The first symptoms of the disease in the USA were observed in April 2013 and were confirmed in the laboratory in May 2013. The PED virus had escaped from biosecurity and control systems, spread very quickly to other areas, and infected hundreds of farms. By March 2015, the presence of PEDV had been confirmed in 31 US states. PEDV epidemics resulted in significant economic loss there, and the domestic pig industry lost almost 10% of its population (seven million pigs) (3, 12). The PED outbreak was characterised by watery diarrhoea, dehydration, and variable vomiting. All groups of animals were affected by the epidemics, but the highest mortality was 95% and occurred among suckling piglets (10, 15). The strains isolated in the USA were genetically related to the Chinese PEDV strains reported in 2012. PEDV was probably dispersed in the USA mainly through contaminated trucks, but other factors that assist the spread of the virus cannot be excluded (15). Two strains of PEDV have been identified in the USA: highly virulent NON-INDEL (USA/Kansas29/2013) and the milder variant S-INDEL (USA/OH851/2014) (2). Both variants were classified to genotype 2. In experimental infections, S-INDEL strains showed lower pathogenicity and mortality (from 0% to 70%) than the NON-INDEL strains, where the mortality rate was up to 100% (2, 30, 36). Since the PED outbreak in the USA, detection of highly virulent strains has also been reported in Canada, Mexico, Taiwan, South Korea, Japan, and Ukraine. Detection of S-INDEL strains has been reported in most European countries (2, 12, 17).
The current PED situation in Poland and in Europe
PED is not notifiable in the European Union and is not on the list of diseases reported to the World Animal Health Organization (OIE), therefore, it is not possible to accurately describe the occurrence of this disease in Europe. In the last 10 years, only a few countries have reported clinical cases of PED and/or seropositive animals (4). The PED outbreaks in Europe were significantly different from epidemics in the USA or Asia. After the epidemics in 2013 in the USA, PED cases were also confirmed in Austria, Belgium, France, Germany, Italy, the Netherlands, Portugal, and Slovenia (Fig. 2) (2, 18, 21). Viruses identified in these European countries were very similar to USA/OH851/2014 strains. In Germany PED emerged in 2014, inflicting up to 70% mortality and typified by acute symptoms (30). In Slovenia PED was confirmed in the laboratory in 2015 (23). At almost the same time, highly virulent strains were described in Ukraine. These viruses were similar to USA/Kansas29/2013. So far, Ukraine is the only European country where highly virulent strains have been identified. Nevertheless, taking into account the occurrence of a virulent strain in Ukraine and its rapid spread, it is likely that epidemics similar to those in the USA may also occur in Europe (17, 30).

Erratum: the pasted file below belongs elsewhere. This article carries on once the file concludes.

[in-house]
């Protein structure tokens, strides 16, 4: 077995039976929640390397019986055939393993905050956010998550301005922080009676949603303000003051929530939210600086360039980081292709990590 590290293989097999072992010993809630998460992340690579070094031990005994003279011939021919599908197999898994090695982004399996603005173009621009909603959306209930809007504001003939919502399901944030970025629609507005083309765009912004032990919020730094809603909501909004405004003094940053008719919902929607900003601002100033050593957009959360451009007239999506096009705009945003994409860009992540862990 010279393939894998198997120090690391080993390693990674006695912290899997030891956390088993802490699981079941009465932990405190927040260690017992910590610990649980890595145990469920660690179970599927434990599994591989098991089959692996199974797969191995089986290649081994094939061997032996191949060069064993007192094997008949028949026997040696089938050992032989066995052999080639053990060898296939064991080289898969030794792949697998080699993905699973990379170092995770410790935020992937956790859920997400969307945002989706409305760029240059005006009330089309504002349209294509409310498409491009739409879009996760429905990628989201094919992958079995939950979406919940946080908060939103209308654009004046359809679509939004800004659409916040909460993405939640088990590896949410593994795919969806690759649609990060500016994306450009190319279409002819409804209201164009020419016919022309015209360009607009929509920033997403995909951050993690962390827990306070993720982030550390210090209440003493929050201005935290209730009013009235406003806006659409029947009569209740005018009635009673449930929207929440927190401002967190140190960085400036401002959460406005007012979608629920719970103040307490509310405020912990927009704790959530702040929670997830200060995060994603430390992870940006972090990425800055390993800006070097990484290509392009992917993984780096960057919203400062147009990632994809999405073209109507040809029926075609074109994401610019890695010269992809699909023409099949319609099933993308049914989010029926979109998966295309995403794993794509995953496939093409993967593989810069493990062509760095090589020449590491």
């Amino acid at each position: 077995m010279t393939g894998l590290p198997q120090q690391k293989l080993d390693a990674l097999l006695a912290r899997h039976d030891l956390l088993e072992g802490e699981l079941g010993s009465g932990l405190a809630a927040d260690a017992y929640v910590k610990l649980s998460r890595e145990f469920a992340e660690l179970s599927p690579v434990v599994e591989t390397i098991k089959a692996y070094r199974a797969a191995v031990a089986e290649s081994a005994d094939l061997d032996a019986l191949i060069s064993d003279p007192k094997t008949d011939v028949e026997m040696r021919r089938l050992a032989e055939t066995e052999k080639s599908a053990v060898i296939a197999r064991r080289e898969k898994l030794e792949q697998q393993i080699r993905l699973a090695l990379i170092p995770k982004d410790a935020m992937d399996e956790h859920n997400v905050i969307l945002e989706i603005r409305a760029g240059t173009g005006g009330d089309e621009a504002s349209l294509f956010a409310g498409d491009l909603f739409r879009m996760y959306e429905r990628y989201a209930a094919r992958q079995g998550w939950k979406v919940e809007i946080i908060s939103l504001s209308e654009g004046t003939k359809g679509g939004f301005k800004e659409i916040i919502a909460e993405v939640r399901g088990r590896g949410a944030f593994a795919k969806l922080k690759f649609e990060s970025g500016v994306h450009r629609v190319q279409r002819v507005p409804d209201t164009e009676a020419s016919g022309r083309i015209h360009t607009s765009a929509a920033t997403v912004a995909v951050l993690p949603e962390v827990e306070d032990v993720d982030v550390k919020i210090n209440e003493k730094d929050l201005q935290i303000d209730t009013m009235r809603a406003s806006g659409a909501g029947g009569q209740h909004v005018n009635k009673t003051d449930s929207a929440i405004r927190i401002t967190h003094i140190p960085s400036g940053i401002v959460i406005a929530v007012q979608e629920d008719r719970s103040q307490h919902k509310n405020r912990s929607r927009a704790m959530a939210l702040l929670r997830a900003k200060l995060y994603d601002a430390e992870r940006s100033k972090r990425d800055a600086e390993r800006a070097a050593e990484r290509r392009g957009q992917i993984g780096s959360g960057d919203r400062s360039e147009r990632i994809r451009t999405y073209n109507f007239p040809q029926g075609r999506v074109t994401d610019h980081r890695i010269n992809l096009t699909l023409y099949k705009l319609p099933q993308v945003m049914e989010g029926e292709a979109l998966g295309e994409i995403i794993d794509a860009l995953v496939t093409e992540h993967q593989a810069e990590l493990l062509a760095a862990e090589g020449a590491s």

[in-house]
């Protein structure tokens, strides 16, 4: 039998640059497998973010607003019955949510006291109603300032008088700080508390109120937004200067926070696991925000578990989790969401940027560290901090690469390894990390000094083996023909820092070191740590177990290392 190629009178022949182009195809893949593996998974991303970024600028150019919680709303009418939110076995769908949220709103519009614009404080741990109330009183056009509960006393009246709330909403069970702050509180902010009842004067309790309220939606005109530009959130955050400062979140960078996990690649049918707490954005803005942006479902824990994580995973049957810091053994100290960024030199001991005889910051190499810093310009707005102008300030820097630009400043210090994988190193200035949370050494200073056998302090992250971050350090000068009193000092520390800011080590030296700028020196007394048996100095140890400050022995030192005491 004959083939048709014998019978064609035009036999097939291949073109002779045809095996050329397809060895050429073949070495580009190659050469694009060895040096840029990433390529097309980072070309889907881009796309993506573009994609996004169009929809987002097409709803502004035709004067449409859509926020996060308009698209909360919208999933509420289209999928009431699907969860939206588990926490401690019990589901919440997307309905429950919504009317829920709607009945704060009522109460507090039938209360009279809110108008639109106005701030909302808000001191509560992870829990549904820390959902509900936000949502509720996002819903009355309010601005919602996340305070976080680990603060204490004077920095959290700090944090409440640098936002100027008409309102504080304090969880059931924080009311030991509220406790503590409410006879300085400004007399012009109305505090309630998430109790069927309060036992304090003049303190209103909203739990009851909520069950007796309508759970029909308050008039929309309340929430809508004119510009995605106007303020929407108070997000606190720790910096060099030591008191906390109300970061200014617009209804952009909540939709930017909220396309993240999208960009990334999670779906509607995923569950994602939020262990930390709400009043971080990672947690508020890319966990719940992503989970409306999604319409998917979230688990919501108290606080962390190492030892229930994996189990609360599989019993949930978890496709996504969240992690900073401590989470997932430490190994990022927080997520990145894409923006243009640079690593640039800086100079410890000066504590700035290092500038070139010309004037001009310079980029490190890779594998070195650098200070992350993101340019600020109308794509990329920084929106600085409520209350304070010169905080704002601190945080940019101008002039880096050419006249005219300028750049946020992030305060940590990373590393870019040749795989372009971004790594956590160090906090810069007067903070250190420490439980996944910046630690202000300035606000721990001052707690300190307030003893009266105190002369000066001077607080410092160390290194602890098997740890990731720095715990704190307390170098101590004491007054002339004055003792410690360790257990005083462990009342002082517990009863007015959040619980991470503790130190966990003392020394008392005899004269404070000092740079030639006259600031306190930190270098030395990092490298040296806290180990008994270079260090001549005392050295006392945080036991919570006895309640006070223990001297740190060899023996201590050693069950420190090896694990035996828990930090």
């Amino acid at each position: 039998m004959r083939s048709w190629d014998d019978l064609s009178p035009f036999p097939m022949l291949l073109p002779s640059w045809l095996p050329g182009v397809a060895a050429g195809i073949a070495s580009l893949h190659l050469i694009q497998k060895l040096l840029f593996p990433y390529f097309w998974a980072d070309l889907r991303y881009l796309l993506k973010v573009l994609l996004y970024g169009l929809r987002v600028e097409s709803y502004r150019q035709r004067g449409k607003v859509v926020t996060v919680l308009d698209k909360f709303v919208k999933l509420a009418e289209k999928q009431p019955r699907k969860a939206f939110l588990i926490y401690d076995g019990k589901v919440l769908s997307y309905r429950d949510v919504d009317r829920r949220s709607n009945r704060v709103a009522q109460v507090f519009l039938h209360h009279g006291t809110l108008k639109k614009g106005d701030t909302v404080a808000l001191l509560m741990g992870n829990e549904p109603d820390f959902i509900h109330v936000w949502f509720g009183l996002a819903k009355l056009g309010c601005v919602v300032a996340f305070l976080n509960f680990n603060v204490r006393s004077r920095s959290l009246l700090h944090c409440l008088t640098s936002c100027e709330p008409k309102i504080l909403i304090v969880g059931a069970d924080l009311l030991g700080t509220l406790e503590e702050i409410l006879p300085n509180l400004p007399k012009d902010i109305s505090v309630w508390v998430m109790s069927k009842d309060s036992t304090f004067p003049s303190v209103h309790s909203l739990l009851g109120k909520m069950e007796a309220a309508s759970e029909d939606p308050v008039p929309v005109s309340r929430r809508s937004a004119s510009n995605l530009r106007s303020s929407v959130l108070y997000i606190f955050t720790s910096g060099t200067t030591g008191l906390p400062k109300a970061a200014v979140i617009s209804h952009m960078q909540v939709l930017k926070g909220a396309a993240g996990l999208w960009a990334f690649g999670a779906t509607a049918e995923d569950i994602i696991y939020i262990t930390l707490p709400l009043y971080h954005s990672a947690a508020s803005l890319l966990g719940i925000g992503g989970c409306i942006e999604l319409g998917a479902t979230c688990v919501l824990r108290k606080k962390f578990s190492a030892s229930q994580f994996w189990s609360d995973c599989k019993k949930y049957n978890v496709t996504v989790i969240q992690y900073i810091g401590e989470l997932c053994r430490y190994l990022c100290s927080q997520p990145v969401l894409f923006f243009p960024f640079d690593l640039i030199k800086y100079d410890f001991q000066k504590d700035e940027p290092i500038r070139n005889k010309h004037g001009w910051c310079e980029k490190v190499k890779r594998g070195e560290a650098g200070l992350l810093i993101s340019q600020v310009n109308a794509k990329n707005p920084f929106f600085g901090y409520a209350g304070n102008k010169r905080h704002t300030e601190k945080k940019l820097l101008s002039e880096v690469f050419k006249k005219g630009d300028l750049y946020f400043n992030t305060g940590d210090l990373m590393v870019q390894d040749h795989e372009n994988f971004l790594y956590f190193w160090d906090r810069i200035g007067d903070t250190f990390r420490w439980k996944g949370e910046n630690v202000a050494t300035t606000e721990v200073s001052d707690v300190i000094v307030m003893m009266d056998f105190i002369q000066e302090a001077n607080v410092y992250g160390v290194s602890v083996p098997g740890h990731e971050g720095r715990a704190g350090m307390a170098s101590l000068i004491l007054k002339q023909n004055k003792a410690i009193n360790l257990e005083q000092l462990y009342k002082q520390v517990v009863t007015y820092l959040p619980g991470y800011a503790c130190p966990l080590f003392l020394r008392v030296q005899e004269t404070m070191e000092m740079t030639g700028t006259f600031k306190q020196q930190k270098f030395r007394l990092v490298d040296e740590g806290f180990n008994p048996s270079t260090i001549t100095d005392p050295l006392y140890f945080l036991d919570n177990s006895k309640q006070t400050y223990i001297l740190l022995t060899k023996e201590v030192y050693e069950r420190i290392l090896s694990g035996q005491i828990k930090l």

Considering the presence of PEDV in countries neighbouring Poland (Germany, the Czech Republic, and Ukraine) and the rapid spread of the virus, it is highly probable that PEDV will also be introduced to Poland. PED is a rapidly spreading global disease and causes large economic losses in pig production around the world. Frequently appearing mutations cause variability in its viral genome and can change the pathogenicity of the new PEDV variants. Biosecurity is a central to the prevention or spread of PEDV. Applying the principles of biosecurity protocols, it is possible to reduce the risk of introducing the virus into swine herds. Disinfection of vehicles entering farms is highly effective because contaminated faeces or vomit can be found on the wheels.
In Poland, the clinical symptoms of PED have been observed, but until 2014 no studies were conducted to confirm the presence of PEDV. In 2015– 2017, the presence of the virus and/or of specific antibodies was confirmed on several farms in Poland. Samples of blood, faeces, slurry, and intestines were collected in herds in which the clinical symptoms of the disease had previously been observed. So far, virus isolation in Vero cells has not been carried out in Poland and nor has genetic material from positive samples been sequenced. It is foreseen that PEDV might be transferred in the future to Polish swine herds. The severity of PED which occurred in the USA has shown that this disease should be countered with timely preventive measures and early diagnosis. Therefore, the role of the National Veterinary Research Institute in Puławy, Poland, in the diagnosis of PED is of paramount importance in future pig production.
Conflict of Interest
Conflict of Interests Statement: The authors declare that there is no conflict of interests regarding the publication of this article.
Financial Disclosure Statement: The scientific activity of Marta Antas M.Sc. was supported by grant S/384 to sustain and foster research potential: “Analysis of occurrence porcine epidemic diarrhoea (PED) in Poland and creation of molecular biology methods for identification and differentiation of PEDV, transmissible gastroenteritis virus (TGEV), and porcine deltacoronavirus (PDCoV) in samples of slurry from pig farms in Poland”.